What we know about Scott’s bill: “According to a draft circulated earlier this week, Scott’s bill would, among other provisions, increase funding for police body cameras and penalize not wearing them by reducing grants. It would also tie grant eligibility to reporting uses of force that cause death or serious injury to the FBI and to states maintaining a system that shares police records.”




Lands bill: The Senate is expected to work on a lands package, known as the Great American Outdoors Act, this week.

Nominations: The Senate will vote on district judge Justin Walker’s nomination to the D.C. Circuit 

The defense bill: The Senate is working on a big defense policy bill this week. Keep in mind: “Once [the bill] is on the Senate floor, is set to be a lightning rod for debates on everything from changing Confederate-named bases to limiting Trump’s ability to deploy troops within the United States under the Insurrection Act.”  

Context and details for each


The game of semantics:

Via The Hill’s Niv Elis, The “defund the police” movement has hit roadblocks over its slogan.

How so: Some supporters think the message is confusing and others think it could be misinterpreted.  

The movement: It “broadly refers to cutting funds for law enforcement and redirecting them toward social programs, particularly those focused on crime prevention and alternative forms of public safety.”  

But it’s an easy target for Republicans: “The slogan became an easy target for President TrumpDonald John TrumpDavis: Supreme Court decision is bad news for Trump, good news for Vance Meadows trying to root out suspected White House leakers by feeding them info: Axios Pressley hits DeVos over reopening schools: 'I wouldn't trust you to care for a house plant let alone my child' MORE and other Republicans who have seized on the wording in an attempt to paint Democrats as supporting lawless communities.”

Where top Democrats stand:  Presumptive presidential nominee Joe BidenJoe BidenDavis: Supreme Court decision is bad news for Trump, good news for Vance Teachers face off against Trump on school reopenings Biden wins Puerto Rico primary MORE and Speaker Nancy PelosiNancy PelosiBattle over reopening schools heats up Pelosi: Trump wearing a mask is 'an admission' that it can stop spread of coronavirus Sunday shows - Spotlight shifts to reopening schools MORE (D-Calif.) have quickly distanced themselves from the phrase.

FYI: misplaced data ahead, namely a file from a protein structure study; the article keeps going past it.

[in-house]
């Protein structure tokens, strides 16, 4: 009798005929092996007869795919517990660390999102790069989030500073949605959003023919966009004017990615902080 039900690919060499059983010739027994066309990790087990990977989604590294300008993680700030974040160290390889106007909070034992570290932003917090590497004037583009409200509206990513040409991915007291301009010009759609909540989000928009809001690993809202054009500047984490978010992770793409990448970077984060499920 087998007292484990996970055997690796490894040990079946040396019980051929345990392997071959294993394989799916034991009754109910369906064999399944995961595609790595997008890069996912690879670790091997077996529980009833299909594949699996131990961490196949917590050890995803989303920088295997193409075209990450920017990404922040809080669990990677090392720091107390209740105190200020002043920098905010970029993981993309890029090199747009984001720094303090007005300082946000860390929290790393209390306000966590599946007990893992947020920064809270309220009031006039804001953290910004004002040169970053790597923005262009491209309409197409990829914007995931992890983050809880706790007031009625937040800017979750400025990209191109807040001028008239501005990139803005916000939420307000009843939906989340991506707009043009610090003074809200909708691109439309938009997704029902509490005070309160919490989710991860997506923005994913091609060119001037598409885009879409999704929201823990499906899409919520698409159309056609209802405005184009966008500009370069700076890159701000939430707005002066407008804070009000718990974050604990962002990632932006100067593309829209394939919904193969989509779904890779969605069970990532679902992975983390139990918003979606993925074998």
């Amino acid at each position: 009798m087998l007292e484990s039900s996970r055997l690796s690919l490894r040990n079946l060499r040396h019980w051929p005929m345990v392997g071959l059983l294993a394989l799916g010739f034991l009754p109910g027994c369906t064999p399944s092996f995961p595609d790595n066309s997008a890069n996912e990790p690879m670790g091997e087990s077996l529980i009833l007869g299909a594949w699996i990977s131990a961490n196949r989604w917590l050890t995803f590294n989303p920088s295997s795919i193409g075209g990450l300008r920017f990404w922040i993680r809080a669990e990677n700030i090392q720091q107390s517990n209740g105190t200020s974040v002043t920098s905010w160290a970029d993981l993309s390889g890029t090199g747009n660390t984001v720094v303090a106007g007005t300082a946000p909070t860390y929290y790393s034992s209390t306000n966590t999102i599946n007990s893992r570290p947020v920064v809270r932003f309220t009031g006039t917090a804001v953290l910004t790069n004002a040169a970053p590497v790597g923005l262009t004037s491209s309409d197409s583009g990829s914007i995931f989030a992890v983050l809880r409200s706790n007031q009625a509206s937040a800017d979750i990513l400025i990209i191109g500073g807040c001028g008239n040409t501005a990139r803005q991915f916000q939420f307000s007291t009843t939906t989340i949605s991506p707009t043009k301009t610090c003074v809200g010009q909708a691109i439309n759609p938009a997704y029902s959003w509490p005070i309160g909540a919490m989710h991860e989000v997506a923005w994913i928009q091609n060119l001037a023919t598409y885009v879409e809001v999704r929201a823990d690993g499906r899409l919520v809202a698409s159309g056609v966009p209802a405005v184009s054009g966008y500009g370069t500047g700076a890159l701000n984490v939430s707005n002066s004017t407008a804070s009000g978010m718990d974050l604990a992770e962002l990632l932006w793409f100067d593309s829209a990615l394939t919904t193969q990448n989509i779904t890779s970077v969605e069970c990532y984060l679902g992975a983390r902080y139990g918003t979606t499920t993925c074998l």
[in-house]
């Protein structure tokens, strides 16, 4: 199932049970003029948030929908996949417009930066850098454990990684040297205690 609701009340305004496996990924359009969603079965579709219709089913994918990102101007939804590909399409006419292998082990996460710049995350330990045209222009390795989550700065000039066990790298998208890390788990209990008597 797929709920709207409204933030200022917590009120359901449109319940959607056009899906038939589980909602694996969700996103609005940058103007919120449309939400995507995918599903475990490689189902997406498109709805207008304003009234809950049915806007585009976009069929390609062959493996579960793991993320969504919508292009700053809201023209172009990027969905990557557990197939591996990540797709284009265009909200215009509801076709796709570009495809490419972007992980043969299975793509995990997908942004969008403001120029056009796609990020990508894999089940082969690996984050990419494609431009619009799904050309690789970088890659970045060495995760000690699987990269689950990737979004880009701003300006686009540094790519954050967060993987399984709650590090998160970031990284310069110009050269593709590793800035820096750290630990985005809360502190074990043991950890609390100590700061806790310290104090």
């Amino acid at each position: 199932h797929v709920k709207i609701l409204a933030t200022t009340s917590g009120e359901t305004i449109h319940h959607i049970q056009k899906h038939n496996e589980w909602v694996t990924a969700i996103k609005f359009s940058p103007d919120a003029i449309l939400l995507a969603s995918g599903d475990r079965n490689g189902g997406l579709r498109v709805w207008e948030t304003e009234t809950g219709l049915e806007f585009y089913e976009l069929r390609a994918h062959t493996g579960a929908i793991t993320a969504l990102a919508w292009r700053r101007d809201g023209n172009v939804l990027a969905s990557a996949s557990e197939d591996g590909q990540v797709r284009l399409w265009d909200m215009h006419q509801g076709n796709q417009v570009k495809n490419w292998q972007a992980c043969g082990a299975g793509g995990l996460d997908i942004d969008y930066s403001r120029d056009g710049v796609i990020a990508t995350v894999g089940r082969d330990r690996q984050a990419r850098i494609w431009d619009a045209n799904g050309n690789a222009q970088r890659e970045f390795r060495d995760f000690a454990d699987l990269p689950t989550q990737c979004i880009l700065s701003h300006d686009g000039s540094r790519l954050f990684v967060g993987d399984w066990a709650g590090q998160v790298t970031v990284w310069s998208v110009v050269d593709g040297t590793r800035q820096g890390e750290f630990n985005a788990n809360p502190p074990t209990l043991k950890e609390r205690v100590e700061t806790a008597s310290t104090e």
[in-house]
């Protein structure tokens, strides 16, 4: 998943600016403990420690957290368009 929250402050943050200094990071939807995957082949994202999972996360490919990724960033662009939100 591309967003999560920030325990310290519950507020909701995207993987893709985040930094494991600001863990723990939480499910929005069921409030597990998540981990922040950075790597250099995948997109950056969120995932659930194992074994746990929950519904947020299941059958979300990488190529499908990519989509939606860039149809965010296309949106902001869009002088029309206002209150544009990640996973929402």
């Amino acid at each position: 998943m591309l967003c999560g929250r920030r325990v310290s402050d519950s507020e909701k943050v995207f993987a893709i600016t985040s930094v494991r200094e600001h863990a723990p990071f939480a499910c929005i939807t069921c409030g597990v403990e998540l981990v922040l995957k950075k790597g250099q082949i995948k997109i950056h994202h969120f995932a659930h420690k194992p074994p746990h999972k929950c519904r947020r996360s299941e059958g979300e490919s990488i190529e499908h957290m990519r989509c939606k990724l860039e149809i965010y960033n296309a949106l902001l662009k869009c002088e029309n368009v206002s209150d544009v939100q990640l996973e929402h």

How this could play out


Don’t expect the $600 unemployment checks to continue much longer:

National Economic Council director Larry KudlowLawrence (Larry) Alan KudlowMORE said he expects the $600 unemployment checks being sent to Americans amid the coronavirus pandemic to end in July.

Why — Kudlow said on CNN’s “State of the Union”: “The $600 plus-up that's above the state unemployment benefits they will continue to receive is in effect a disincentive. I mean, we’re paying people not to work. It's better than their salaries would get.”


Ummmm, *click*:




The full story: Is the duck wearing a bow tie…?


The Senate is in. The House is out. President Trump and Vice President Pence are in Washington, D.C. 

12:30 p.m. EDT: President Trump has lunch with Vice President Pence.

2:30 p.m. EDT: President Trump participates in a roundtable on fighting for America’s seniors.  

3 p.m. EDT: The Senate meets.

4 p.m. EDT: Vice President Pence leads a video conference with governors to discuss the COVID-19 response. 

5:30 p.m. EDT: Roll call votes in the Senate. The Senate’s full schedule


Noon: The House Education and Labor Committee is holding a hearing on budget cuts and the impact on public education. Livestream


Today is National Lobster Day.

By the way, Nickelodeon has some news:

Over the weekend, Nickelodeon announced that SpongeBob SquarePants is part of the LGBTQ+ community.  

Read Nickelodeon’s post on Twitter

Yes, but — keep in mind: “While some fans thought Nickelodeon was confirming that SpongeBob is gay—although they didn't specific what our favorite yellow sponge identifies as—the network could possibly be referring to the ‘A’ in ‘LGBTQIA.’ "

Reopened outdoor dining in Washington, D.C.:

Via Washingtonian, “Restaurants and bars across the DC-area have reopened their patios, rooftops, and terraces for on-premise customers for the first time in nearly three months. The landscape has changed significantly—features like widely spaced tables, capacity limits, reservations, abundant sanitizer, and no-contact systems are the new norm.” The list

And to brighten your Monday afternoon, here’s a man pranking his dog. Come on, pup! You’re better than that!: